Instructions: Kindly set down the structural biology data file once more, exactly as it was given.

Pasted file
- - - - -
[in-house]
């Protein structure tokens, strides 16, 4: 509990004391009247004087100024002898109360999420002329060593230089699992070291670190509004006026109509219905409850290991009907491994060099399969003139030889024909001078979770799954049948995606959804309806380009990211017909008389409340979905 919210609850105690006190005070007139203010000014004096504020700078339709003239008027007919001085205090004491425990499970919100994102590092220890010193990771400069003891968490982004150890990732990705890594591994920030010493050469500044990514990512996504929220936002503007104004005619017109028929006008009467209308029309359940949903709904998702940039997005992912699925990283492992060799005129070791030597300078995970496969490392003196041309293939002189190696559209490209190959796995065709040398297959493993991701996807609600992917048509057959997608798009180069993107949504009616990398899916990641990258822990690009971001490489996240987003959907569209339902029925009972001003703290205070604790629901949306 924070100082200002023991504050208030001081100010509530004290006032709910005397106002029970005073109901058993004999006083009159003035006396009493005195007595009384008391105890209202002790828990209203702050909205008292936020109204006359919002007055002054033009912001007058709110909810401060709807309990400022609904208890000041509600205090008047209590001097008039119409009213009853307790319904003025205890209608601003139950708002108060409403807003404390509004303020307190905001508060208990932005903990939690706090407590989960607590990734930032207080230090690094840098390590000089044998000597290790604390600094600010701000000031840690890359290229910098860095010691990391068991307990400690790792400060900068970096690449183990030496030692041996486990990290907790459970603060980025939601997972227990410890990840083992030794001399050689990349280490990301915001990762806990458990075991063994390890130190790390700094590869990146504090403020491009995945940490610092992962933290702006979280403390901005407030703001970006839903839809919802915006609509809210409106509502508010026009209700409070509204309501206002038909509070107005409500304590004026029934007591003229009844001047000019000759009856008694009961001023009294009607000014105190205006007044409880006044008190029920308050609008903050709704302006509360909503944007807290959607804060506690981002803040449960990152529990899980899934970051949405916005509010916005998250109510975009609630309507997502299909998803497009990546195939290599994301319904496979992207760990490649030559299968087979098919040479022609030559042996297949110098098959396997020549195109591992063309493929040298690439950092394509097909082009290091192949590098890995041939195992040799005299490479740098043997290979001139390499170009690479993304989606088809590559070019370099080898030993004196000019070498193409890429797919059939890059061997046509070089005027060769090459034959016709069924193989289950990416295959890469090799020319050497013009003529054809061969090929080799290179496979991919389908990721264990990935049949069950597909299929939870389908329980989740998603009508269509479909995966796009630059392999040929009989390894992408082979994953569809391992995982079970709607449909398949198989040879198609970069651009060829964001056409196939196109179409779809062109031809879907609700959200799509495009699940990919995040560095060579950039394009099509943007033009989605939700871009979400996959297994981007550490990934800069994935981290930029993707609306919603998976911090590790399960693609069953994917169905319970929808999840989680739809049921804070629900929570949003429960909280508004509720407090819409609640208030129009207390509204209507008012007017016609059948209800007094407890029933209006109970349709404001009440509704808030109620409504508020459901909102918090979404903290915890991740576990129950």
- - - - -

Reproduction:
[in-house]
């Protein structure tokens, strides 16, 4: 509990004391009247004087100024002898109360999420002329060593230089699992070291670190509004006026109509219905409850290991009907491994060099399969003139030889024909001078979770799954049948995606959804309806380009990211017909008389409340979905 919210609850105690006190005070007139203010000014004096504020700078339709003239008027007919001085205090004491425990499970919100994102590092220890010193990771400069003891968490982004150890990732990705890594591994920030010493050469500044990514990512996504929220936002503007104004005619017109028929006008009467209308029309359940949903709904998702940039997005992912699925990283492992060799005129070791030597300078995970496969490392003196041309293939002189190696559209490209190959796995065709040398297959493993991701996807609600992917048509057959997608798009180069993107949504009616990398899916990641990258822990690009971001490489996240987003959907569209339902029925009972001003703290205070604790629901949306 924070100082200002023991504050208030001081100010509530004290006032709910005397106002029970005073109901058993004999006083009159003035006396009493005195007595009384008391105890209202002790828990209203702050909205008292936020109204006359919002007055002054033009912001007058709110909810401060709807309990400022609904208890000041509600205090008047209590001097008039119409009213009853307790319904003025205890209608601003139950708002108060409403807003404390509004303020307190905001508060208990932005903990939690706090407590989960607590990734930032207080230090690094840098390590000089044998000597290790604390600094600010701000000031840690890359290229910098860095010691990391068991307990400690790792400060900068970096690449183990030496030692041996486990990290907790459970603060980025939601997972227990410890990840083992030794001399050689990349280490990301915001990762806990458990075991063994390890130190790390700094590869990146504090403020491009995945940490610092992962933290702006979280403390901005407030703001970006839903839809919802915006609509809210409106509502508010026009209700409070509204309501206002038909509070107005409500304590004026029934007591003229009844001047000019000759009856008694009961001023009294009607000014105190205006007044409880006044008190029920308050609008903050709704302006509360909503944007807290959607804060506690981002803040449960990152529990899980899934970051949405916005509010916005998250109510975009609630309507997502299909998803497009990546195939290599994301319904496979992207760990490649030559299968087979098919040479022609030559042996297949110098098959396997020549195109591992063309493929040298690439950092394509097909082009290091192949590098890995041939195992040799005299490479740098043997290979001139390499170009690479993304989606088809590559070019370099080898030993004196000019070498193409890429797919059939890059061997046509070089005027060769090459034959016709069924193989289950990416295959890469090799020319050497013009003529054809061969090929080799290179496979991919389908990721264990990935049949069950597909299929939870389908329980989740998603009508269509479909995966796009630059392999040929009989390894992408082979994953569809391992995982079970709607449909398949198989040879198609970069651009060829964001056409196939196109179409779809062109031809879907609700959200799509495009699940990919995040560095060579950039394009099509943007033009989605939700871009979400996959297994981007550490990934800069994935981290930029993707609306919603998976911090590790399960693609069953994917169905319970929808999840989680739809049921804070629900929570949003429960909280508004509720407090819409609640208030129009207390509204209507008012007017016609059948209800007094407890029933209006109970349709404001009440509704808030109620409504508020459901909102918090979404903290915890991740576990129950």